Z.A. Awan, N. Akhtar, A. Shoaib, S. Akhtar
doi: 10.4454/JPP.V98I3.070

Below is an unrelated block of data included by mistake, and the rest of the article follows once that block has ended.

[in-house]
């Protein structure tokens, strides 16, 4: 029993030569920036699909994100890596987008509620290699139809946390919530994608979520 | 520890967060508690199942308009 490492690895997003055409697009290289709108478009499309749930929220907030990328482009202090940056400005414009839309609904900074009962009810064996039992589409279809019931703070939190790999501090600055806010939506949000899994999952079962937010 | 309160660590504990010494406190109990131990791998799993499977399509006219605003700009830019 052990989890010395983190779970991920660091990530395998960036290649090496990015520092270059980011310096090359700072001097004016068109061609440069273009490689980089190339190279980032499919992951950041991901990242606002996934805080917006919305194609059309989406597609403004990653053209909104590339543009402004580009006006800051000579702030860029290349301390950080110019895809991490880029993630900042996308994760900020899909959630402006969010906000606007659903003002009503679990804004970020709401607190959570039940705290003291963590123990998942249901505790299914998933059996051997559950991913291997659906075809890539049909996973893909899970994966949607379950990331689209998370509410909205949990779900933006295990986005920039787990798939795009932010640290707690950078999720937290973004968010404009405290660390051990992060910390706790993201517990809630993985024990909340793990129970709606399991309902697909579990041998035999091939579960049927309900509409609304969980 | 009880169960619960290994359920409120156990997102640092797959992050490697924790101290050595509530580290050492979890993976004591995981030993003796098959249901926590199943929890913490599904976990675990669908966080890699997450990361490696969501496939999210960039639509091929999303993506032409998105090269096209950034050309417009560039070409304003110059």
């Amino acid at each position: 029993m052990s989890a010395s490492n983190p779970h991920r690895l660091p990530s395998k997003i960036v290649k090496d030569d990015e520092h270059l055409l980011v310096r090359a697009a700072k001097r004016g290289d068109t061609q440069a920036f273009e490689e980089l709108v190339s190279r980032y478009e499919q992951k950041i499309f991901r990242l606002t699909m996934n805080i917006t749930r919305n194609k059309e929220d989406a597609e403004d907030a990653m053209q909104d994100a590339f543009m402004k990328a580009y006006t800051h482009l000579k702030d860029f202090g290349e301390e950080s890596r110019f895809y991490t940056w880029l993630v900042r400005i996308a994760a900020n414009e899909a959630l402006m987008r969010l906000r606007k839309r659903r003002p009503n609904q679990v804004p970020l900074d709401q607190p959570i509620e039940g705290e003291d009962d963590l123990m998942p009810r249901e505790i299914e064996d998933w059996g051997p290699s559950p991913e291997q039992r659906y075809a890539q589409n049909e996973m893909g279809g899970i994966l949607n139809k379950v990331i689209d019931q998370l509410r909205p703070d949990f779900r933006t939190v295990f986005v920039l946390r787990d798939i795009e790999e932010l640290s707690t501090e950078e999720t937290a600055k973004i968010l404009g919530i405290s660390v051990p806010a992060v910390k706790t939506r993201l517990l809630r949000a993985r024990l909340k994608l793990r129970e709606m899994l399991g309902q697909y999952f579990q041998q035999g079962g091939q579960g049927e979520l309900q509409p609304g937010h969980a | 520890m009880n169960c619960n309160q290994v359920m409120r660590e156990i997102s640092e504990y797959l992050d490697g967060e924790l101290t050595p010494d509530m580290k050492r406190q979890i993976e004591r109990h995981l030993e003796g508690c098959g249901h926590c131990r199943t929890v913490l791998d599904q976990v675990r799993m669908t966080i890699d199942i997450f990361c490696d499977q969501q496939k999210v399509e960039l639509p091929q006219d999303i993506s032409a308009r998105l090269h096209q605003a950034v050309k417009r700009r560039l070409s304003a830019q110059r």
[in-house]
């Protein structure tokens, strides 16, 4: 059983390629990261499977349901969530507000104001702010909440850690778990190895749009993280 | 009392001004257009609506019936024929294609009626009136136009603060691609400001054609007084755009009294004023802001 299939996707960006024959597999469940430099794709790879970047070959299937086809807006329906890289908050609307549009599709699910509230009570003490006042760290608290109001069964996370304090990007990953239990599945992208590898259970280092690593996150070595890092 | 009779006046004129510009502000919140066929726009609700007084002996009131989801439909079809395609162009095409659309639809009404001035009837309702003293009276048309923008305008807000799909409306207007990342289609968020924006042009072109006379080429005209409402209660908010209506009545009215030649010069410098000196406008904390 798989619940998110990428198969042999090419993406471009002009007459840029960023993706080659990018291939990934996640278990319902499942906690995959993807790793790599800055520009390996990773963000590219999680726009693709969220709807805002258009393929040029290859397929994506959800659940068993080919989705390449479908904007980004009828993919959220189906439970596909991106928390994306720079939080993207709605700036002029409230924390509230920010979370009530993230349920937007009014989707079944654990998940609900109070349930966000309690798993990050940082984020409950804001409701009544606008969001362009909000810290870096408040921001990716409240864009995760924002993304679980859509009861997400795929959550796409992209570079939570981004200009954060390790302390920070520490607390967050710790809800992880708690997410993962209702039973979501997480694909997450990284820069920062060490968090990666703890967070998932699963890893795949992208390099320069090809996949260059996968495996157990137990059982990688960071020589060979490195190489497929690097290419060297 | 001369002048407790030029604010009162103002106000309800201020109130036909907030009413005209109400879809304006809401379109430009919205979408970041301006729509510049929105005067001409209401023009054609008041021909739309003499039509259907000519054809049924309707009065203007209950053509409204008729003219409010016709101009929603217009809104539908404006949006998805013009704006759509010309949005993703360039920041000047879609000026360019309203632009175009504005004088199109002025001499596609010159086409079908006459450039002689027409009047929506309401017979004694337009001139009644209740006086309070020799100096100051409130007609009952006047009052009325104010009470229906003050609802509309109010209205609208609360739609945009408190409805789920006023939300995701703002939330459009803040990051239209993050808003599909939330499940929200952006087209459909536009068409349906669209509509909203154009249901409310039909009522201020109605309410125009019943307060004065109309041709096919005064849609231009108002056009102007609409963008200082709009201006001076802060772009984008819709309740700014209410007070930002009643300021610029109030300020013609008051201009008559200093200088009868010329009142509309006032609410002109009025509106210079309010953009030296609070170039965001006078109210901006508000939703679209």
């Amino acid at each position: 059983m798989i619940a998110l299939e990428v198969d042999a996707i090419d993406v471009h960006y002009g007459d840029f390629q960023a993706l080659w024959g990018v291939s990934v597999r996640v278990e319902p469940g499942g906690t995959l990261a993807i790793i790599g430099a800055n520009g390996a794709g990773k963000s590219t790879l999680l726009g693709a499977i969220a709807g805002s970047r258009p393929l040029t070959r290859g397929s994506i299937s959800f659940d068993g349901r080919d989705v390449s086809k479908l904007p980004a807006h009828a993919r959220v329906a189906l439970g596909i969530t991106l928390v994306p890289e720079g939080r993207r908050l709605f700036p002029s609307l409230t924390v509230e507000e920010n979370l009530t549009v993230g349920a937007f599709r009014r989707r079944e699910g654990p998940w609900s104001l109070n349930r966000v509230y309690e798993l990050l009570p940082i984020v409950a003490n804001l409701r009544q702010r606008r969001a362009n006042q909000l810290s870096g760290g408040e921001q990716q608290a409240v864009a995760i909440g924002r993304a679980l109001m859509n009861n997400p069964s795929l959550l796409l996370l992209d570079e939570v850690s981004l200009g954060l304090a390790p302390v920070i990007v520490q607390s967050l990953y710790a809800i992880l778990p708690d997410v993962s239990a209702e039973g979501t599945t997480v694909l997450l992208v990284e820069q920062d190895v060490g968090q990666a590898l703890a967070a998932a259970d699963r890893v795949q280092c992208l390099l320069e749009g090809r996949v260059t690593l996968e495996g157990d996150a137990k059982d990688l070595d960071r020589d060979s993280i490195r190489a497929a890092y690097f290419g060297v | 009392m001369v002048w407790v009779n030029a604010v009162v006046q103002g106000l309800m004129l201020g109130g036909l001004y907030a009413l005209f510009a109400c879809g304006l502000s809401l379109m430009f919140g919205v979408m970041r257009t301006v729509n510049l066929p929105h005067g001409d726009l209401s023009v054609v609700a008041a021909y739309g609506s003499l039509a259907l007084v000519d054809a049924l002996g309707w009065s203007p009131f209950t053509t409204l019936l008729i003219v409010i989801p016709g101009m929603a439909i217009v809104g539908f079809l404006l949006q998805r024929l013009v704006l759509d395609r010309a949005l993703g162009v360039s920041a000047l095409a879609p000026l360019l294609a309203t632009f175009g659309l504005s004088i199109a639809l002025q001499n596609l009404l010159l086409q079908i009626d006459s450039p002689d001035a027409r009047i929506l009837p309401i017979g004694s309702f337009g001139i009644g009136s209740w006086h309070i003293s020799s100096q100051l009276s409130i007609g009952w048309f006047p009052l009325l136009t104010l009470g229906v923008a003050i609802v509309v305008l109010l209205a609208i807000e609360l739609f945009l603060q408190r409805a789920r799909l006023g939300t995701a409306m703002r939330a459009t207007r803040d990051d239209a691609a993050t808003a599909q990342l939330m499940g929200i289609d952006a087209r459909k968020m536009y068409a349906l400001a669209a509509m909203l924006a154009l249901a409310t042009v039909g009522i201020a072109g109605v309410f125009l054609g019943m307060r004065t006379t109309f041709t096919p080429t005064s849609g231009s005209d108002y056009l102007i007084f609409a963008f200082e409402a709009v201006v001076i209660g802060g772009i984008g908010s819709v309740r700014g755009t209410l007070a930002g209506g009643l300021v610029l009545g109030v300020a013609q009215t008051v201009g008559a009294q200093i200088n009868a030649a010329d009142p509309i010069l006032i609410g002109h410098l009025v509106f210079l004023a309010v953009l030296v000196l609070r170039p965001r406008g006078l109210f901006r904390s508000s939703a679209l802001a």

In August 2014, seeds of Glycine max in storage rooms at Lahore, Pakistan, were found to be colonized by an unknown fungus. For pathogen isolation, seeds were incubated on moist blotters, developing a green mass of fungal spores. Spores were transferred to Czapek Dox agar medium and incubated at 25±2°C. After 7 days of incubation colonies were velvety, green and floccose, consisting of white vegetative mycelium and acquired the diameter of 3-4 cm. Globose dark brown sclerotia were produced, smaller than A. flavus. Radiate conidial heads were observed that were mostly biseriate however uniseriate heads were also present. Conidiophores were hyaline, coarsely roughened and 0.9-1.2 mm in length. Vesicles were subglobose to globose, 25-40 μm in diameter, while metulae were 8-12 μm and phialides 5-8 μm long. Conidia were pale or olive green, 3.5-5 μm in diameter. Pathogen was identified as Aspergillus minisclerotigenes (FCBP1353) (Pildain et al., 2008) and differentiated from A. flavus and A. parvisclerotigenus by studying aflatoxin profiles (B1, B2, G1, and G2) using thin-layer chromatography. Amplification of DNA fragment of 650 bp was done using the universal primers ITS1/ITS4 (Batista et al., 2008) and total genomic DNA as a template (White et al., 1990). BLAST analysis of this strain (GenBank accession No. KJ564033) showed 99% similarity to different strains (JX292091, JF412776, KF841549, JF412775). Phylogenetic analysis of identified pathogen and closely related species of A. flavus group by the Maximum Likelihood Hood tree method and profiling of DNA bands examined in the members of Aspergillus section Flavi amplified by three different Inter Simple Sequence Repeat (ISSR) primers clearly confirmed the pathogen identity. Surface sterilized healthy seeds were soaked in spore suspension (104 spores ml-1) from a one week old pathogen culture for 30 s, dried and transferred onto moist blotting paper in Petri plates. Control seeds were treated with sterilized distilled water. After 7 days incubation at 25°C, 90% of seeds were colonized and re-isolation of the same pathogen confirmed the Koch's postulates. To our knowledge, this is the first report of A. minisclerotigenes seed rot from Pakistan.